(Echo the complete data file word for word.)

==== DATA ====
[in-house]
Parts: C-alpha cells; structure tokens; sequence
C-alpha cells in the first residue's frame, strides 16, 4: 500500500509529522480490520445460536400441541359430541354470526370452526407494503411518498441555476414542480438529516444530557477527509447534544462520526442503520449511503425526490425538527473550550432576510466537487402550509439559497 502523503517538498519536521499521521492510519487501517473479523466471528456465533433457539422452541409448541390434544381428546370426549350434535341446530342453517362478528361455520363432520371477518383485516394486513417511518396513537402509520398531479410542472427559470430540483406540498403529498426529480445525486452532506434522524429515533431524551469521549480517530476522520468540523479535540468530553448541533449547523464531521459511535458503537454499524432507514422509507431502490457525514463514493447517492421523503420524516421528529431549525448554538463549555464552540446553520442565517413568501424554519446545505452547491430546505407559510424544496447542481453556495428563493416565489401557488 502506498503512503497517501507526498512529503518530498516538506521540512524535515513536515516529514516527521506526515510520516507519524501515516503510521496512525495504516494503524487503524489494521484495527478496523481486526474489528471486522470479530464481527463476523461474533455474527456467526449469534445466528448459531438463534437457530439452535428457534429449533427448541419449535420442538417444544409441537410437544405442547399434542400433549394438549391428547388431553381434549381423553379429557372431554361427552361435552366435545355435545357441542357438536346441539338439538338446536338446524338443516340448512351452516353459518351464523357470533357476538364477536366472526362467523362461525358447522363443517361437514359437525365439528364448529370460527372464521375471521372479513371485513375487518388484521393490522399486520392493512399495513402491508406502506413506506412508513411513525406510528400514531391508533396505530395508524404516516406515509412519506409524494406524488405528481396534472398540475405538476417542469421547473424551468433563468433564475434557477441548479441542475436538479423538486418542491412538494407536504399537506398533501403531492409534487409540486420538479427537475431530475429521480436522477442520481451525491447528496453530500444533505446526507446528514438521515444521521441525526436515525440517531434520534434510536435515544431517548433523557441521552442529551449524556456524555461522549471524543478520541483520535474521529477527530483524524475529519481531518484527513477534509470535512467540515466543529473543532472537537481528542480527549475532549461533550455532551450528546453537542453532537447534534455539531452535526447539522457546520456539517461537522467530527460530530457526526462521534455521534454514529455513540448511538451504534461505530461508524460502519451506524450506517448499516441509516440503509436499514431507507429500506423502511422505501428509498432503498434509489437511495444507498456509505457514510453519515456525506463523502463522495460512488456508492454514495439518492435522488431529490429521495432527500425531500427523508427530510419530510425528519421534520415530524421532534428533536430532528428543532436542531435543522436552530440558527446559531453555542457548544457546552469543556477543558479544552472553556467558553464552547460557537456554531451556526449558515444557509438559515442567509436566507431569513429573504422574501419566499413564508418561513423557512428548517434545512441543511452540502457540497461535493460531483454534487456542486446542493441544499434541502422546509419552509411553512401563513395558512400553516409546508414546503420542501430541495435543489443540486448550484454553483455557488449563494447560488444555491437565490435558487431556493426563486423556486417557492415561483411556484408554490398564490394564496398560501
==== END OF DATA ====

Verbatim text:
[in-house]
Parts: C-alpha cells; structure tokens; sequence
C-alpha cells in the first residue's frame, strides 16, 4: 500500500509529522480490520445460536400441541359430541354470526370452526407494503411518498441555476414542480438529516444530557477527509447534544462520526442503520449511503425526490425538527473550550432576510466537487402550509439559497 502523503517538498519536521499521521492510519487501517473479523466471528456465533433457539422452541409448541390434544381428546370426549350434535341446530342453517362478528361455520363432520371477518383485516394486513417511518396513537402509520398531479410542472427559470430540483406540498403529498426529480445525486452532506434522524429515533431524551469521549480517530476522520468540523479535540468530553448541533449547523464531521459511535458503537454499524432507514422509507431502490457525514463514493447517492421523503420524516421528529431549525448554538463549555464552540446553520442565517413568501424554519446545505452547491430546505407559510424544496447542481453556495428563493416565489401557488 502506498503512503497517501507526498512529503518530498516538506521540512524535515513536515516529514516527521506526515510520516507519524501515516503510521496512525495504516494503524487503524489494521484495527478496523481486526474489528471486522470479530464481527463476523461474533455474527456467526449469534445466528448459531438463534437457530439452535428457534429449533427448541419449535420442538417444544409441537410437544405442547399434542400433549394438549391428547388431553381434549381423553379429557372431554361427552361435552366435545355435545357441542357438536346441539338439538338446536338446524338443516340448512351452516353459518351464523357470533357476538364477536366472526362467523362461525358447522363443517361437514359437525365439528364448529370460527372464521375471521372479513371485513375487518388484521393490522399486520392493512399495513402491508406502506413506506412508513411513525406510528400514531391508533396505530395508524404516516406515509412519506409524494406524488405528481396534472398540475405538476417542469421547473424551468433563468433564475434557477441548479441542475436538479423538486418542491412538494407536504399537506398533501403531492409534487409540486420538479427537475431530475429521480436522477442520481451525491447528496453530500444533505446526507446528514438521515444521521441525526436515525440517531434520534434510536435515544431517548433523557441521552442529551449524556456524555461522549471524543478520541483520535474521529477527530483524524475529519481531518484527513477534509470535512467540515466543529473543532472537537481528542480527549475532549461533550455532551450528546453537542453532537447534534455539531452535526447539522457546520456539517461537522467530527460530530457526526462521534455521534454514529455513540448511538451504534461505530461508524460502519451506524450506517448499516441509516440503509436499514431507507429500506423502511422505501428509498432503498434509489437511495444507498456509505457514510453519515456525506463523502463522495460512488456508492454514495439518492435522488431529490429521495432527500425531500427523508427530510419530510425528519421534520415530524421532534428533536430532528428543532436542531435543522436552530440558527446559531453555542457548544457546552469543556477543558479544552472553556467558553464552547460557537456554531451556526449558515444557509438559515442567509436566507431569513429573504422574501419566499413564508418561513423557512428548517434545512441543511452540502457540497461535493460531483454534487456542486446542493441544499434541502422546509419552509411553512401563513395558512400553516409546508414546503420542501430541495435543489443540486448550484454553483455557488449563494447560488444555491437565490435558487431556493426563486423556486417557492415561483411556484408554490398564490394564496398560501